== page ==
Western powers rebuke Sudan over 'return to military rule'
Western powers including the US rebuked Sudan on Tuesday over its "return to military rule", after President Omar al-Bashir imposed a state of emergency and appointed army officers to top government posts.
Bashir declared a year-long nationwide emergency on Friday after a deadly crackdown failed to suppress weeks of protests against his rule.
He also dissolved the federal and provincial governments and appointed 16 army officers and two officers from the powerful National Intelligence and Security Service as governors for the country's 18 provinces.
The president went further still, banning all unauthorised rallies and giving sweeping powers to security forces to raid buildings and search people.
The United States, Britain, Norway and Canada expressed concern on Tuesday over his directives.
"Allowing security forces to act with impunity will further erode human rights, governance and effective economic management" in Sudan, the four countries said in a joint statement issued by their Khartoum embassies.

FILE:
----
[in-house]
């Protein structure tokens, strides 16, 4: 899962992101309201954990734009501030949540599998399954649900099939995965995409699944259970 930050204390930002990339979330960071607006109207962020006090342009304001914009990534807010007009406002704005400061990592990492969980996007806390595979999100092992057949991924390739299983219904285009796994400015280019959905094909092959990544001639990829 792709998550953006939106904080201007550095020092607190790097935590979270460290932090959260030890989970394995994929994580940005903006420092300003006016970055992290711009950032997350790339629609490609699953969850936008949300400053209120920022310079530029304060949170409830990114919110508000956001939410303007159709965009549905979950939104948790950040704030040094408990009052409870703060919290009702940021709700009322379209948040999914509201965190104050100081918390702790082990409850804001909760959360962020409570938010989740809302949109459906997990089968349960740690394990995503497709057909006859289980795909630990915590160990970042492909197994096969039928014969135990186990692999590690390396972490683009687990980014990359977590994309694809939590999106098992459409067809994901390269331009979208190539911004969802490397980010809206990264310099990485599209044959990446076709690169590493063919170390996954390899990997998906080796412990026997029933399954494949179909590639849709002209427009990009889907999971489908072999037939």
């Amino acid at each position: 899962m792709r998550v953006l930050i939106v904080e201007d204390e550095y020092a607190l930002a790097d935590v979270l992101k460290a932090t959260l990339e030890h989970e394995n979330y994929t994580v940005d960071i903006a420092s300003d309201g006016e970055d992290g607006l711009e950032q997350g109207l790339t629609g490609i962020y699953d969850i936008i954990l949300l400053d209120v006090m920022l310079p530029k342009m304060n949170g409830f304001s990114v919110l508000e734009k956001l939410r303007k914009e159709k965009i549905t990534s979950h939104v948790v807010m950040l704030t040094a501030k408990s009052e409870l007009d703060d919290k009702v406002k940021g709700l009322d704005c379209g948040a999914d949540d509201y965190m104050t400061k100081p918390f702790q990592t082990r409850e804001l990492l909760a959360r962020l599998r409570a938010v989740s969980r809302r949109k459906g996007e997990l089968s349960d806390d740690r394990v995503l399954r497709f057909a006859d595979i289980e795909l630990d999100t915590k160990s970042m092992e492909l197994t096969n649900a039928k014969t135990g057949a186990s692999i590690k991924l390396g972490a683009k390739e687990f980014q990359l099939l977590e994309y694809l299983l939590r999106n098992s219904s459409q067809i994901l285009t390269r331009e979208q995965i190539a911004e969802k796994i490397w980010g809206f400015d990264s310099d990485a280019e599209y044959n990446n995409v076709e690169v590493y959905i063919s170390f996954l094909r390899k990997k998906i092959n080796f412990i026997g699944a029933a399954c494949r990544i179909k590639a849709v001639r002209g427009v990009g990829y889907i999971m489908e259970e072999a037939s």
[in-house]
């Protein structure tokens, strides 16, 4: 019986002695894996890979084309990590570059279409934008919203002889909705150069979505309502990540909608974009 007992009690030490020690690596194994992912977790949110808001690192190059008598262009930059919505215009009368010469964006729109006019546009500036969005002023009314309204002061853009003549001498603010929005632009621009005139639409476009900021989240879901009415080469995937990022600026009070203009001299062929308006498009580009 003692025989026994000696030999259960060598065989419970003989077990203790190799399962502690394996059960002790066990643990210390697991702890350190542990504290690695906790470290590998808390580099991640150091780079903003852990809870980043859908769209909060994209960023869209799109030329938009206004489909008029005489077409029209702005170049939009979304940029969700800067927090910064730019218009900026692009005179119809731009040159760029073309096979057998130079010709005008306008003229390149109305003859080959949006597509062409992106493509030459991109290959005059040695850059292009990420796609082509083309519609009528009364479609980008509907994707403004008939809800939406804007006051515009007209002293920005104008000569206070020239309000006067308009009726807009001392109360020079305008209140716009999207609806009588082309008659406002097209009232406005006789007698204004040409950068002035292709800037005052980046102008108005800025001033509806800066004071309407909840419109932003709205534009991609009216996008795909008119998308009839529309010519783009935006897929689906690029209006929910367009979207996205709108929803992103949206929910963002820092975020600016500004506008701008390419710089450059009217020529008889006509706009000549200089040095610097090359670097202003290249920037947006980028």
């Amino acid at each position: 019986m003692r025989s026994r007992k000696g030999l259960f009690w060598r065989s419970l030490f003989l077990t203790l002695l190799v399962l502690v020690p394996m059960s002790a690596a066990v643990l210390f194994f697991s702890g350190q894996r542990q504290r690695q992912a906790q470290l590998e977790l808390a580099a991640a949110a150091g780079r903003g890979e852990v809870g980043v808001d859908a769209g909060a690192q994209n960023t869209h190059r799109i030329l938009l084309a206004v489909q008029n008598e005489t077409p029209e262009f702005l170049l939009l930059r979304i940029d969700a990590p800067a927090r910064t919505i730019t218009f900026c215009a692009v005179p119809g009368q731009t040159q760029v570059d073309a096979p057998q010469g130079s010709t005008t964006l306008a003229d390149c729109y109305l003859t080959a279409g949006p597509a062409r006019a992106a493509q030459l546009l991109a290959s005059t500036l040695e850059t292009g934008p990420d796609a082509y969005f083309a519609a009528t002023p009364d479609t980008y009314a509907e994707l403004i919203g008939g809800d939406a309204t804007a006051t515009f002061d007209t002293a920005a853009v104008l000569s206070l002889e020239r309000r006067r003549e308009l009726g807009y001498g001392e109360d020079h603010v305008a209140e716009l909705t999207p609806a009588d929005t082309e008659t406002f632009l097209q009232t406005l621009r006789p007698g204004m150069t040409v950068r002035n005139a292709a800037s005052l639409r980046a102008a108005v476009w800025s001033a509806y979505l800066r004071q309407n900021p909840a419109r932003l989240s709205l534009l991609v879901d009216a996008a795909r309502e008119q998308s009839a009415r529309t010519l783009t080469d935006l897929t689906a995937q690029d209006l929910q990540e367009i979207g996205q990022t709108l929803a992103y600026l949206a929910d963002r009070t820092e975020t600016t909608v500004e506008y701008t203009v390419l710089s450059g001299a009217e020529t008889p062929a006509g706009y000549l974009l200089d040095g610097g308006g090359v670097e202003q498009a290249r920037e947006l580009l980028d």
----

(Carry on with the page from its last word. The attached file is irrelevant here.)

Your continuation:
"The return to military rule does not create a conducive environment for a renewed political dialogue or credible elections."
The four nations also called on Khartoum to release all detainees held during the ongoing protests.
"We also note continuing reports of unacceptable use of live fire, beating of protesters and mistreatment of detainees," said the statement.
Sudanese officials say 31 people have died in protest-related violence since demonstrations began on December 19, although Human Rights Watch puts the figure at at least 51.
The four countries "emphasise that the government of Sudan's response to these protests and the actions of the military-led government will determine our countries' future engagement" with Khartoum.
Demonstrations in Sudan were initially sparked by a government decision to triple the price of bread, although swiftly escalated into rallies against the president.
Bashir has also taken economic measures in a bid to placate protesters angry at spiralling inflation and shortages in basic goods.
© 2019 AFP